May I recommend the Spicy Shrimp with Yogurt?  It holds a special place in my heart now, because my girl gobbled it up. She’s never been a fan of shrimp, choosing instead  to spit out every morsel that somehow made its way into her mouth, and then cleared her tray by sweeping it to the floor…while looking me dead in the eye. Good times. You can imagine my surprise when I saw that both her plate and the area surrounding her chair were clean. We have a winner!

I ordered the book the next day. This week, I plan to go through it a second time and flag a few recipes for next week. I can’t wait!

Now – if I can just make it [through] Wednesday….

Love Song for the Library

I know I’ve shared this before, but I’ll say it again: I love to read. I also love our local library, because they never disappoint me. Many times, I look up a new title, thinking “Yeah, they’re not going to have it”, but they do! Or the have it on order, which means that they will!

My latest pick was Cherries in Winter by Suzan Colón. What a good (and quick), uplifting read for these trying economic times. I loved it. It reminded me, yet again, that we have not even begun to tighten our belts in the way that our parents and grandparents did. That is a reminder which I find oddly comforting, especially since the ads on television that urge you to do-it-yourself  (which of course means a trip to their store to stock up on supplies) usually showcase all the stuff we’re already doing ourselves.

Mom/wife as barber? Check. Watch movies at home? Check check. C’mon—give me something new, here!

[Thankfully, we’re not in drastically tightening mode here, but when a third of my husband’s facility was laid off last fall…well, let’s just say it’s made me more aware.]

Ah, but back to the library—talk about a money saver! A quick glance at last year’s reading list reveals that a hefty part of the books I read in ’09 were borrowed (either from the library, or my equally well-stocked and generous family and friends) and not purchased. I still buy my fair share of books – and happily, I might add – but nowhere near the what came home with me in years past. Thank you, sweet library, for saving me from myself!

As an aside, a quick scan of last year’s book list also showed me that I’d read less than I had the previous year. For a minute, I was a little disappointed in myself. I mean, I hadn’t even finished one book per week. On top of that, it was less than I’d read in 2008, and I had another baby in ’08, for Pete’s sake! Oh, wait. That’s right—I had another baby in ’08. Specifically: November of ’08,  so instead of laying on the couch reading all afternoon (because what else was I supposed to do? I was pregnant!), I was tending to the child who would not be put down. Who would not stop screaming until I put aside whatever was in my free hand [a book, perhaps?]. Yes, that baby. Along those same lines, I figured out why I had so much more trouble getting my Christmas gifts finished in a timely manner. Well, last year, I had a deadline, and one child. This year, I set the same deadline, but there was less cooperation on the part of the young elves. Aren’t those little voices tricky? Don’t believe it! You were never that great!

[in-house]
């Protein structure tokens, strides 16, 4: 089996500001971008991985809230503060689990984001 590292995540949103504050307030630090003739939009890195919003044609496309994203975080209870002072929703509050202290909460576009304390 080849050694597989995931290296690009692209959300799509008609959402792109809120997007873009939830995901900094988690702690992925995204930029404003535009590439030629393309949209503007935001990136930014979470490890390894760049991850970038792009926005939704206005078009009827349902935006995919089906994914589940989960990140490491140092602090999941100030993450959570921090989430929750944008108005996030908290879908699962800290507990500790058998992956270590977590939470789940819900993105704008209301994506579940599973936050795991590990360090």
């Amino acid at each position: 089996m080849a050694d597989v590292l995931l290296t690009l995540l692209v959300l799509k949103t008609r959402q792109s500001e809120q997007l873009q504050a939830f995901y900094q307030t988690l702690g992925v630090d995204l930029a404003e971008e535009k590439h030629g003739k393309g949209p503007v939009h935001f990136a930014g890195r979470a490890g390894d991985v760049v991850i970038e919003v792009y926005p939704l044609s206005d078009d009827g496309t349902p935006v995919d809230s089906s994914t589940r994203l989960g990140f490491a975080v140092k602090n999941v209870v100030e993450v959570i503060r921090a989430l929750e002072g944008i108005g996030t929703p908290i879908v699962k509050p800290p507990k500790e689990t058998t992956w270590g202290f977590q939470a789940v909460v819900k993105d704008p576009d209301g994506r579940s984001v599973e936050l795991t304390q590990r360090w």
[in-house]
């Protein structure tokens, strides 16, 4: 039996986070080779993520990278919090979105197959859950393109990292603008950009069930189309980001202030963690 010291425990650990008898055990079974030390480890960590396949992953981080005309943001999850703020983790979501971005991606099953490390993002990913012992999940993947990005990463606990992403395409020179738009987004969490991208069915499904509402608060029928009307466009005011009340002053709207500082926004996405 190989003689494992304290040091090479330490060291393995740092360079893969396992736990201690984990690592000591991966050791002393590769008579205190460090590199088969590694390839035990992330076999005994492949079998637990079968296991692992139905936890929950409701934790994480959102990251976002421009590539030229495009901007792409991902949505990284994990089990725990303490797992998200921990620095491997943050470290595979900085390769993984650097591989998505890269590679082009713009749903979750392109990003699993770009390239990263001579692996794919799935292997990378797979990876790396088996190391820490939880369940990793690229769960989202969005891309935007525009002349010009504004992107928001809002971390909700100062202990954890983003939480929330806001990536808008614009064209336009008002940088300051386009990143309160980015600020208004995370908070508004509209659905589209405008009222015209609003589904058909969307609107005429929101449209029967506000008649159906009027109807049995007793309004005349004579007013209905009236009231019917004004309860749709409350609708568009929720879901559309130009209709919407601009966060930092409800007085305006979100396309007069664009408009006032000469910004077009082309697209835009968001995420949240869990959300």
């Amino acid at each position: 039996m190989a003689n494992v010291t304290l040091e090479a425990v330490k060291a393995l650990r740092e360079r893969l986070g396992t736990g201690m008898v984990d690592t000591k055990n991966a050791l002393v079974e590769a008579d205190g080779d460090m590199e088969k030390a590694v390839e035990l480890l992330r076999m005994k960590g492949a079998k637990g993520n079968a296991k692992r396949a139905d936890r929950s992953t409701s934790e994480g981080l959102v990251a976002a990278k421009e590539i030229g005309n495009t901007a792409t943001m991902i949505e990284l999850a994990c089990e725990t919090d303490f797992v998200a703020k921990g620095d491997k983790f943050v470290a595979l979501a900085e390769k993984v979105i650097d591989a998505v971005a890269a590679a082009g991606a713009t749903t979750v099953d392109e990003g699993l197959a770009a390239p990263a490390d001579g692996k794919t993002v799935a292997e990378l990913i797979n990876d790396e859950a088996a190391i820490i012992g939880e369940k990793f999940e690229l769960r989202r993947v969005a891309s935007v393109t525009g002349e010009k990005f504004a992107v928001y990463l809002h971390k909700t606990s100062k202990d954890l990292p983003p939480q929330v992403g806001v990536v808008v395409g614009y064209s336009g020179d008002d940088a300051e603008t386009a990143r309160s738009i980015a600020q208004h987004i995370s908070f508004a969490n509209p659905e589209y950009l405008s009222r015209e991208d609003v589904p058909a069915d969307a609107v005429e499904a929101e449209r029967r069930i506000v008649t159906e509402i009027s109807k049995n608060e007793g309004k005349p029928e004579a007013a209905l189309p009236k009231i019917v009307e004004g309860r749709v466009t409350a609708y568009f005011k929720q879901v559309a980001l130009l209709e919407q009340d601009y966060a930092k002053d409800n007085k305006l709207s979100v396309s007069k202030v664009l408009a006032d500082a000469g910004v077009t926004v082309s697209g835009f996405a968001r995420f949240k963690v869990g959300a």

You know what I mean… .

Freshening Up

There are things that just shouldn’t be shared, and this is probably one of them, but here we go anyway.

When I was in the midst of my frenzied clean sweeping a couple of weeks ago, I took a good look at my washcloths and thought, “These have got to go.”

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Oh, and yes: it’s clean. The rusty spots are, by my best guess, bits of pumpkin facial mask that decided to become one with the cloth. But, before I tossed them, I also thought, “Wait – go where?” Where do old washcloths go? I mean, aside from straight into the trash. You can’t give them away, and I’m certainly not going to work them into a scratchy, dirty looking quilt.

Hello again, Sewing Green. Since you are the one that planted the “where do all the cloths go” question in my head, it’s only right that you provide some inspiration for delaying the process. Having already whipped up a few of the baby washies (using new fabric, mind you, not my old ratty towels!), I knew that I liked the feel of a nice flannel backing. A lot. Plus, as a side note, they have a great heft and don’t turn into a crumpled up kleenex when you’re bathing the baby, unlike the ones you often find in the store. So, I dove into ye olde scrap bin, and found some flannel to revive my tired-looking rags:

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(See? The old ones are still hiding back there.)